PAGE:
Health is just one of many (along with No Age, Mika Miko, and others) young L.A. bands kicking out the jams in the grimy all-ages venue known as The Smell while preparing to knock their tunes out to a larger audience (although with their signing to Sub Pop, one could say that No Age is already there). Like their brethren, Health is a bit hard to pin down musically, touching on everything from screamo to no-wave to free-form noise. On their self-titled debut, they blast through eleven tracks in just under thirty minutes, and like a lot of debuts there's some filler to go along with the killer (and hey! at least there is some killer).
The group actually recorded the album at The Smell with vintage ribbon microphones and despite the open settings it sounds immediate and punchy, capturing all the raucous energy of the group. "Heaven" kicks things off, and it morphs from ring-modulated guitar wisps to a stomping, but slightly subdued piece with hushed vocals and tingling synths. "Girl Attorney" blows everything out the door as the group blasts through just over thirty seconds of mathy shredding while "Triceratops" and "Crimewave" take the baton and slightly streamlines things into noisy, pounding pieces that veer between brittle dance punk and noise rock.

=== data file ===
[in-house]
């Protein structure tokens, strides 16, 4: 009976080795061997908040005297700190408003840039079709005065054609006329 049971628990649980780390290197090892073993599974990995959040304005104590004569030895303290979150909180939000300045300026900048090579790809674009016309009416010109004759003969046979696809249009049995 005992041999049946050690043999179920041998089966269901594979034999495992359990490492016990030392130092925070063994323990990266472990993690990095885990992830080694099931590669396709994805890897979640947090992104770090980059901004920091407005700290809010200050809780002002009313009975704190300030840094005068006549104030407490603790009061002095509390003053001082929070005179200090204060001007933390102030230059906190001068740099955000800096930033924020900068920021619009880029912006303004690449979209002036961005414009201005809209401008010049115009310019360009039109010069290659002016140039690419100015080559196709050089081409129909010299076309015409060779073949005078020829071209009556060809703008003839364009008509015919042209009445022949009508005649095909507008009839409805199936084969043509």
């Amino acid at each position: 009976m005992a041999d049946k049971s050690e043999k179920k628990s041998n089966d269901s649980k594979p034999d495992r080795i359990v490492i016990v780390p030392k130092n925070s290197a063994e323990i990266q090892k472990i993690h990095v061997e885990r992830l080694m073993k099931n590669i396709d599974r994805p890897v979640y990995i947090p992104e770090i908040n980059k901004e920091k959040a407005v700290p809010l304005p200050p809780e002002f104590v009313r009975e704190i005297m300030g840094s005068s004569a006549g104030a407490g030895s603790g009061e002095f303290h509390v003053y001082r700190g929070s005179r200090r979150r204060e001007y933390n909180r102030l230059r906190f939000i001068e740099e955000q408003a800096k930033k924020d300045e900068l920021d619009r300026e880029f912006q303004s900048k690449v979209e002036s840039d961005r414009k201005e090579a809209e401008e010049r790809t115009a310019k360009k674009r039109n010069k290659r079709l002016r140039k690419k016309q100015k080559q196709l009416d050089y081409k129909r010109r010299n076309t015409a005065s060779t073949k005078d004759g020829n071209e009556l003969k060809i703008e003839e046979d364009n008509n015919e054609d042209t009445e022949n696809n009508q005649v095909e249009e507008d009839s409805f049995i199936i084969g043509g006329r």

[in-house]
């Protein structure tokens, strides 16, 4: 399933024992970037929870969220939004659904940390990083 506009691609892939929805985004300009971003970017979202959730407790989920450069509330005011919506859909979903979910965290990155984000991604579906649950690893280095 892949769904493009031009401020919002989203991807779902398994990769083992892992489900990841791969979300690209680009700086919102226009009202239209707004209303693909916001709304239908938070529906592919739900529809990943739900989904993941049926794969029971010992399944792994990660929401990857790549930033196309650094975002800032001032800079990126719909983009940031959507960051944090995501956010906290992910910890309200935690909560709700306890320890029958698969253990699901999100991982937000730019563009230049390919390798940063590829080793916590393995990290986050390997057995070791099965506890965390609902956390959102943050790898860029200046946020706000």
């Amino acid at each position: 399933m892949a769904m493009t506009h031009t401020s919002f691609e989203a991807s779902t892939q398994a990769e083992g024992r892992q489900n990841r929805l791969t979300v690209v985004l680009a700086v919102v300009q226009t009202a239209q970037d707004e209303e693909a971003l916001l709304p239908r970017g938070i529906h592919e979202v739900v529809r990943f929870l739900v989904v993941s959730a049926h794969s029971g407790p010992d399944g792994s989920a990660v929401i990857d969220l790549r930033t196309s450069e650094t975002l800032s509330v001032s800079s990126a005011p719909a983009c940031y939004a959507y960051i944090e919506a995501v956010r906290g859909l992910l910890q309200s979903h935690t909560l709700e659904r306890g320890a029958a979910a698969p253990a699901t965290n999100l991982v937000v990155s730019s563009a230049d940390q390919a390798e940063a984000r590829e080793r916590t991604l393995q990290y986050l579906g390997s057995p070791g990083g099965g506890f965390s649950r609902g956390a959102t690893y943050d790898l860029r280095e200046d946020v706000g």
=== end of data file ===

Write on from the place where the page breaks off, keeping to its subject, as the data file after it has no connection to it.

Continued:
The middle of the release finds the group drifting off into more freeform and somewhat noisy pieces as "Zoothorns" explodes yelped vocals, radio signals, and guitar feedback into a cloud of sound while "Tabloid Sores" is laser-fried guitar blasts, thumping tom-tom drums and screams to punctuate things. At their best, the group pulls off both skeletal and murky electronic pop ("Glitter Pills") as well as a track that sounds like dream pop gone sludge-tastic (the amazing "Perfect Skin"). As mentioned above, it's not a completely focused debut, but there aren't a whole lot that are. The high points are high, and while there are some soft spots, the short running length pretty much insures that nothing is going to run on too long. If you like unhinged and unpredictable rock music, you probably won't go too wrong here.